DONKEY: Hey, hey, hey, come back here! I’m not through with you yet!

SHREK: Well I am through with you.

DONKEY: Uh-uh. You know you was always me, me, me. Well guess what? Now it’s my turn. So you just shut up and pay attention! You are mean to me. You insult me, and you don’t appreciate anything that I do. You’re always pushing me around, or pushing me away!

Simon’s Dodgy Dossier

Comical Ali

A spokesman for Simon Hughes said: “My feelings – as usual – we will slaughter them all.”

Quoth Mr Hughes:

Although the race is close, the evidence is that I have a slight lead with the other two battling it out for second place.

Good luck to Simon, and I’m really pleased for him if he’s feeling confident. But please. What evidence?

The evidence may be flawed, indeed I think we can all agree that to at least some extent it is, but it all points towards a close fight between Huhne and Campbell. Every opinion poll of actual members, as opposed to supporters, suggests this. The punters tend to agree, with the lowest available odds on a Hughes victory currently standing at 12/1.

There is a fine line between self-confidence and self-delusion. Guido has a rather poorly phrased joke on his blog today, which nonetheless sums it up:

Q. What’s the connection between Simon Hughes and his Nokia phone?
A. They are both Finnish.

Time to face the inevitable

I can’t get Monty Python out of my head. The dead parrot sketch or the Black Knight in Holy Grail snorting “’tis but a flesh wound!” – take your pick of analogies. Either way, it is clear that a) Charles Kennedy’s leadership is over and b) he just refuses to roll over and die.

I’ve supported Kennedy throughout all this – the anonymous briefing at the start of December was just pathetic, the pre-Christmas letter signed by 11 front benchers was ill-judged. But it is equally becoming clear that at least part of the reason for the increasingly hard line being adopted by MPs is that Kennedy just refuses to listen, mistaking qualified support for complete vindication. The strength of feeling coming from the front bench – reportedly 19 frontbenchers are putting their money where their mouth is – is a political failure on Kennedy’s part and it looks increasingly as if he has been choosing to talk to them via the media as much as they have been doing the same to him.

Ultimately, this is a contest of wills that Kennedy has already lost. He could well decide to brazen it out, he might even be able to find 7 MPs who are still willing to sign his nomination, he might even win an all member ballot. But if he does, he will only destroy the party. It’s sad, but it is time to go.

So, who do we have instead? In all honesty, I can’t see anyone but Simon Hughes winning. Oaten is simply too isolated, and thanks to Cameron, without a platform. Campbell would make a great caretaker leader, but why would the grassroots vote for that if they’ll get the full monty from Hughes? I’m not convinced this would be the right decision, but I can’t see a more likely outcome. I can only assume that this latest group of MPs have come to the same conclusion and decided it was worth it.

All in all, a depressing day.

UPDATE: Finally found the full list of the MPs who have signed the latest statement. Of the 11 who signed the earlier letter, 3 haven’t signed this latest one. In effect, that means that a total of 28 out of 62 MPs have now called for Kennedy to resign – just two short of 50% if you discount Kennedy himself and the PP chair Paul Holmes. Does Kennedy really believe he can win a vote of confidence now?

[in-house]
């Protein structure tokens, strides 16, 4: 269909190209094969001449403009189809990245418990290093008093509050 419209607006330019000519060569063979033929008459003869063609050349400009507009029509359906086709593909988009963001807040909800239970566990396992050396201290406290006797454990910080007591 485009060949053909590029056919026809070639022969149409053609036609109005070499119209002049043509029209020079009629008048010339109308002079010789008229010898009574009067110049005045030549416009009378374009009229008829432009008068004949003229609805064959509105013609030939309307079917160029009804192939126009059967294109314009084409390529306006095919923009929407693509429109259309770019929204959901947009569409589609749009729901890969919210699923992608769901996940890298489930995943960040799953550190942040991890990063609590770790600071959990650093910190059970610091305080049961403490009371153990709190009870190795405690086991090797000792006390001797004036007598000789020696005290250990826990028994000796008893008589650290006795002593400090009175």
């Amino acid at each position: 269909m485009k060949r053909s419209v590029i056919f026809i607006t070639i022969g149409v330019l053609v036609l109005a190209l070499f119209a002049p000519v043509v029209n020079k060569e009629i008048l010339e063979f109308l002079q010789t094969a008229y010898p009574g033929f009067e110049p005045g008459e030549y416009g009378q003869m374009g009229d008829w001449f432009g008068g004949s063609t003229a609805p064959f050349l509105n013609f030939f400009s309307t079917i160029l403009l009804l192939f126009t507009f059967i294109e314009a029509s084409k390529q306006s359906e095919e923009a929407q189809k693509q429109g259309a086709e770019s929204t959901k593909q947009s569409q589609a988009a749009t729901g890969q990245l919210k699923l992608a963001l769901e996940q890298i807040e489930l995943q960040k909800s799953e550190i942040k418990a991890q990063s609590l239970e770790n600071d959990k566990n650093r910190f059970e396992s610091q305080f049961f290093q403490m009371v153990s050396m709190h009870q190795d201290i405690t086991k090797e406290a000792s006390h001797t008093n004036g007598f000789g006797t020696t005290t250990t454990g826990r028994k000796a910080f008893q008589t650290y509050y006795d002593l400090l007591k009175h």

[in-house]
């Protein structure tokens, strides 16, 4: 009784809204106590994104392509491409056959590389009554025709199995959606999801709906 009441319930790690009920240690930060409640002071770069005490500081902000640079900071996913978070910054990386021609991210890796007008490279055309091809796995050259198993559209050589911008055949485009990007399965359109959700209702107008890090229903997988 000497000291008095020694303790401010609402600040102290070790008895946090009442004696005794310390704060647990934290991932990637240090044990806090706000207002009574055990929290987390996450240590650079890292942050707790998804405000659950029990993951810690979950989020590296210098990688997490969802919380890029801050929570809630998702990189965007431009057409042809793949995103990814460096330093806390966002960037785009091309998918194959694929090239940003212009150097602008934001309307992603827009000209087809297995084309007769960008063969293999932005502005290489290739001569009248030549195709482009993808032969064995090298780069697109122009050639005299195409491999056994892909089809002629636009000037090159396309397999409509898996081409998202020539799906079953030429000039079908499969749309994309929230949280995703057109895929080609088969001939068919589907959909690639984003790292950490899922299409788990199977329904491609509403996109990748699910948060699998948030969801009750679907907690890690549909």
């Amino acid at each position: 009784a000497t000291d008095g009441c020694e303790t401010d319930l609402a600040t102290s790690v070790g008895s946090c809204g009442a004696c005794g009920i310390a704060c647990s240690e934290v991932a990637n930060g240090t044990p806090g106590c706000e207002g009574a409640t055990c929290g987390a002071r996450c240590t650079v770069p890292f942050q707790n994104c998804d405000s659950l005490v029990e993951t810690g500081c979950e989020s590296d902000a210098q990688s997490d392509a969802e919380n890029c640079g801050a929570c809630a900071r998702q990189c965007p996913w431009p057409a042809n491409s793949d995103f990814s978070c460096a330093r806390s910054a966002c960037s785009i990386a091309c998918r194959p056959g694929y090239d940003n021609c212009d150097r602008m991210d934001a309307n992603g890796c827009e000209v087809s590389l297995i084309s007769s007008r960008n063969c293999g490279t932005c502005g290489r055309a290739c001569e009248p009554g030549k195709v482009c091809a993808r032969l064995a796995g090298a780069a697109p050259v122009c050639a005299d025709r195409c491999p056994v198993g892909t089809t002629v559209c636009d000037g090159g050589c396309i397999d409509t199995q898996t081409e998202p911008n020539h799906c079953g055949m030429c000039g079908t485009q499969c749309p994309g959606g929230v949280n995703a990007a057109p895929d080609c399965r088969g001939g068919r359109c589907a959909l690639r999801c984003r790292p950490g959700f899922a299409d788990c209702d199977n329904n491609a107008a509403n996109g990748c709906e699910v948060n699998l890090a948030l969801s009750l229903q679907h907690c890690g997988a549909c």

No, I don’t have a clue what to do next either

If this was the West Wing, then all Kennedy would have to do next Wednesday is make an impassioned, poignant speech at the Parliamentary Party, underscored by some inspiring strings and suddenly everyone will realise what a noble, wonderful leader he is, never mind the booze and the lies, and everything will be forgotten in time for the end credits. Of course, that would require every day until that point to be raining.

Unfortunately, this is the real world and it don’t work that way. I started off thinking that Kennedy had performed a masterstroke in self-preservation, although was less convinced it was good for the party. Now however I’m not so sure about even that. On the other hand I remain unconvinced by any of the likely pretenders.

I really haven’t made my mind up about this at all. So instead, a few random points:

1. To be nominated as a candidate in this contest, an MP needs 7 of his/her colleagues to nominate – even Charles. I don’t think any parliamentarian should back anyone unless they are absolutely convinced they’re up for the job. No blank cheques this time.

2. Having said that, I don’t think anyone should sign childish letters calling for their leader to resign either unless they have a pretty good idea who they want instead. So who do the Brutus XI support? They seem a pretty diverse bunch and I don’t see them uniting behind anyone. It was the political equivalent of a toddler’s dirty protest. Like so much thinking going on at the top of the party, it was tactically very effective but strategically clueless and has left us up the creek without a paddle.

3. The fuck ups and failures of the past few years are as much the responsibility of Charles’ inner circle as himself. An alcoholic can be an effective leader – cf Winston Churchill – what they need is a core team around them who are not in denial themselves. Time and again they have left him exposed and vulnerable. Karma – and realpolitik – demands that some blood needs to be spilt now. If that isn’t to be the leader himself, then we need to see a major scalp – otherwise it just looks complacent.

4. It is surely only right and proper to ask if Daisy McAndrew ever lied for Charles Kennedy when she was his press officer?

5. One thing is for sure, David Cameron has effectively killed off all hope of an Orange Book Revolution within the party. Even the most frothing idealogue would baulk at the idea of fighting a General Election campaign to the right of the Tories. Cameron’s commitment on Wednesday to block any move towards health insurance essentially scuppers the whole David Laws plan. The party simply cannot afford to go to the right at a time when the Tories are doing the exact opposite.